Of all Uruk-hai bred in Isengard, Lurtz was probably the smartest, and bravest, and the most capable leader. He is highly intelligent, extremely violent and blindly loyal to Saruman. The only notable personality trait he displays is a high tolerance to pain, although he noticeably growls in pain when Aragorn stabs him through the leg with his dagger and when he pulls the dagger out of his leg, but doesn't feel it when his arm is sliced off. When stabbed through the stomach, he pulls the sword deeper into his body, closer to Aragorn to taunt him and in a last ditched effort to kill him - this shows that Lurtz has ultimate perseverance and tolerance for the odds.

He was a highly skilled swordsman who had an unorthodox, brute fighting style involving long-range attacks and close-range brawling moves. He held his own against Aragorn, managing to keep up with him for a period of time, landing several blows upon him and even making him bleed. However, he was eventually overpowered and slain by Aragorn due to the latter's superior skill and technique. Lurtz also had the skill of an archer.

Lurtz's name is never spoken aloud in the original film; it is only known from the franchise and credits. However, in the extended edition of the film, Lurtz's name is spoken by Saruman.

Voice dubbing actors Edit

Foreign Language Voice dubbing artist
Spanish (Latin America) Víctor Hugo Aguilar
Spanish (Spain) Mark Ullod
Portuguese (Brazil) (Television/DVD) Mauro Castro
German Ole Pfennig

Video games Edit


Lurtz in BFME II

The character of Lurtz is one of the playable "heroes" for the Isengard faction in the strategy game The Lord of the Rings: The Battle for Middle-earth and its sequel The Lord of the Rings: The Battle for Middle-earth II, and ironically doesn't appear in any The Fellowship of the Ring video games. He also appears as a playable character in the RPG's The Lord of the Rings: Conquest and LEGO The Lord of the Rings after he is unlocked.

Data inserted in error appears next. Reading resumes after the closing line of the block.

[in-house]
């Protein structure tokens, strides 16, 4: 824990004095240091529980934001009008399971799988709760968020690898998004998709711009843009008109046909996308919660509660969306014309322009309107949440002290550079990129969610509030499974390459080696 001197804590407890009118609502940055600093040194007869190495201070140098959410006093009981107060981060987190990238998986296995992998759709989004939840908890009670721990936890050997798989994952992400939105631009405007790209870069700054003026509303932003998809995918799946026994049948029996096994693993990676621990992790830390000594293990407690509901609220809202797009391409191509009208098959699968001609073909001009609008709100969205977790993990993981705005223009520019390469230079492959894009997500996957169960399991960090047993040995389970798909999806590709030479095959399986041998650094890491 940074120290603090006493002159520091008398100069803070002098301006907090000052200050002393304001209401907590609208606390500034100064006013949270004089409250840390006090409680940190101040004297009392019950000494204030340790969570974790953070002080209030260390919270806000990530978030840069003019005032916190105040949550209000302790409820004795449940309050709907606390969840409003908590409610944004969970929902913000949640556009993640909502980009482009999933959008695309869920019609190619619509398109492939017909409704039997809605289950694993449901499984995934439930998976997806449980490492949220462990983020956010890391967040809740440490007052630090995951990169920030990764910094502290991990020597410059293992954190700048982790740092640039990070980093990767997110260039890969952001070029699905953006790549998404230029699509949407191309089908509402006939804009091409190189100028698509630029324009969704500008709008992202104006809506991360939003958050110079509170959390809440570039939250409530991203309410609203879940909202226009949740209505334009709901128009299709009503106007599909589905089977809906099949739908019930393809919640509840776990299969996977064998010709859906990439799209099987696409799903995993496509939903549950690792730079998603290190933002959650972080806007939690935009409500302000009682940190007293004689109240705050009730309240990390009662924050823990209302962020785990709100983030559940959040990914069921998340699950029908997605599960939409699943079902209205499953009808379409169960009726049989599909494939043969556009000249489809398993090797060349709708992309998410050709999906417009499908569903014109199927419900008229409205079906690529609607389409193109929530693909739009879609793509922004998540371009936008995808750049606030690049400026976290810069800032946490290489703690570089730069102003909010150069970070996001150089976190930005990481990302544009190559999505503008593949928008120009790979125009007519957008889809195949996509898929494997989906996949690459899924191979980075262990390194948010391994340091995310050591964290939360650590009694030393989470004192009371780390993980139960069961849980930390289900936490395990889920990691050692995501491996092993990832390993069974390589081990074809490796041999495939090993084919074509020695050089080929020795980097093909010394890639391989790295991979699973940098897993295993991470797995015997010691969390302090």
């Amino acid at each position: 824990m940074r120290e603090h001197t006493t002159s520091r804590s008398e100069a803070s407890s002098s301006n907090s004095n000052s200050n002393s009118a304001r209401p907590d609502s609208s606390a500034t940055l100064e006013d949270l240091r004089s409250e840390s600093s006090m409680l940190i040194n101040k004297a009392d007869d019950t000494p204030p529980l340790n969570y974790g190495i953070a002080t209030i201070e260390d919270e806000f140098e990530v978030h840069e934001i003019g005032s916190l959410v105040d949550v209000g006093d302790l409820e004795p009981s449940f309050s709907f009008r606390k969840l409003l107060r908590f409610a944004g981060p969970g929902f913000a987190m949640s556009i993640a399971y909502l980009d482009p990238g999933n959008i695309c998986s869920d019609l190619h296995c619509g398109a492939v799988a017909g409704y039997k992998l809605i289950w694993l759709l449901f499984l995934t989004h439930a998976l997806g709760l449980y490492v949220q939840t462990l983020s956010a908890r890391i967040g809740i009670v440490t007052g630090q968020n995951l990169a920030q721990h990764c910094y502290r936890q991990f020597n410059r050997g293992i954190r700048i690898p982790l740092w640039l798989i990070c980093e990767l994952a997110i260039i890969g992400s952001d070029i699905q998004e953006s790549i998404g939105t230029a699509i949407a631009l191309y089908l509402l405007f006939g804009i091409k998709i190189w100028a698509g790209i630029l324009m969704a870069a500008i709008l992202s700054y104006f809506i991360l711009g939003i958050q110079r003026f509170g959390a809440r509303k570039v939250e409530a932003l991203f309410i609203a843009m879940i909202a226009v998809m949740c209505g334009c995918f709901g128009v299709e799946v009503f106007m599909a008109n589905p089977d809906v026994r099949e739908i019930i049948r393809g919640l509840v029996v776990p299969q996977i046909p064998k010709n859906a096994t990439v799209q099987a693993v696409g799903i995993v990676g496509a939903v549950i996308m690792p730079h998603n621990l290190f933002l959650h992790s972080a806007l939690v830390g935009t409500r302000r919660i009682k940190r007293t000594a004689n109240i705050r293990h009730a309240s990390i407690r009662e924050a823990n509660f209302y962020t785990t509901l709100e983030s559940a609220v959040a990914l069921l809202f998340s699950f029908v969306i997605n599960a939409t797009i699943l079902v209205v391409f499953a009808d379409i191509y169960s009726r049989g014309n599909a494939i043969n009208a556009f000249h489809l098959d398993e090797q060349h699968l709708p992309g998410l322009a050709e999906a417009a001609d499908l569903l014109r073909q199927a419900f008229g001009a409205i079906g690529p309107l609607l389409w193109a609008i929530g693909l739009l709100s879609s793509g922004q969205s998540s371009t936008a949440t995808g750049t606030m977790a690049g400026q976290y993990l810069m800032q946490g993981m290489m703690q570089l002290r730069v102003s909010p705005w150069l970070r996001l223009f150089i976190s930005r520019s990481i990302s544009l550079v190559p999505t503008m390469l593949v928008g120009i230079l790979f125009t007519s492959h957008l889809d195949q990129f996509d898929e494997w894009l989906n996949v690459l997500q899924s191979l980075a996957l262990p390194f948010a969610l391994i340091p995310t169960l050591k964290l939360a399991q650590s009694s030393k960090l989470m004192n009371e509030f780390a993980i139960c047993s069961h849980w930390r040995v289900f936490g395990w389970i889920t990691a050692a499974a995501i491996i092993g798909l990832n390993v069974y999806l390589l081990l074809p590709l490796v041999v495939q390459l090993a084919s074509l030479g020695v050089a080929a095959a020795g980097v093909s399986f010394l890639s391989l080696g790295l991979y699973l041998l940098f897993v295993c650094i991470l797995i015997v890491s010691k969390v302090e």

He made an appearance in The Lord of the Rings: The Two Towers video game as one of the bosses in the level Amon hen.

Lurtz makes an appearance in the GBA Game The Lord of the Rings: The Third Age as a playable hero for the forces of evil.

Toys Edit

In the LEGO game Battle of Helm's Deep, a Lurtz microfigure is presented, named "Uruk-hai Leader".

In LEGO The Lord of the Rings: The Video Game, there is a playable character actually named "Lurtz". In this game, Lurtz kills Boromir by throwing a banana in his chest.

The LEGO kit "The Orc Forge" includes the Lurtz minifigure, alone of all LEGO kits.

LEGO Lurtz

Trivia Edit

  • Lurtz was played by New Zealand actor Lawrence Makoare. Such was the size of Lawrence, that he did not have to wear the extensive amounts of padding as the other Uruk-hai actors did, needing only the minimum to give him the features of an Uruk-hai warrior.
  • Because Lawrence Makoare's vision was impaired while he was made-up to look like Lurtz, he could not pull punches during the sequence when he battles Aragorn in hand-to-hand-combat. Rather than having Makoare do the sequence over until he could pull his punches, Viggo Mortensen decided to fight back just as realistically - making the physical blows completely real.
    • The Uruk-hai make-up also caused Makoare to throw Aragorn's dagger directly back at Viggo, even though he was supposed to try and miss. Viggo managed to deflect the knife with his sword, which made it into the final cut of the film.
  • In The Battle for Middle-earth, Lurtz has the ability to shoot an enemy hero with an arrow that roots them to the ground, much like Boromir's inability to move after being shot by him in the film.

Gallery Edit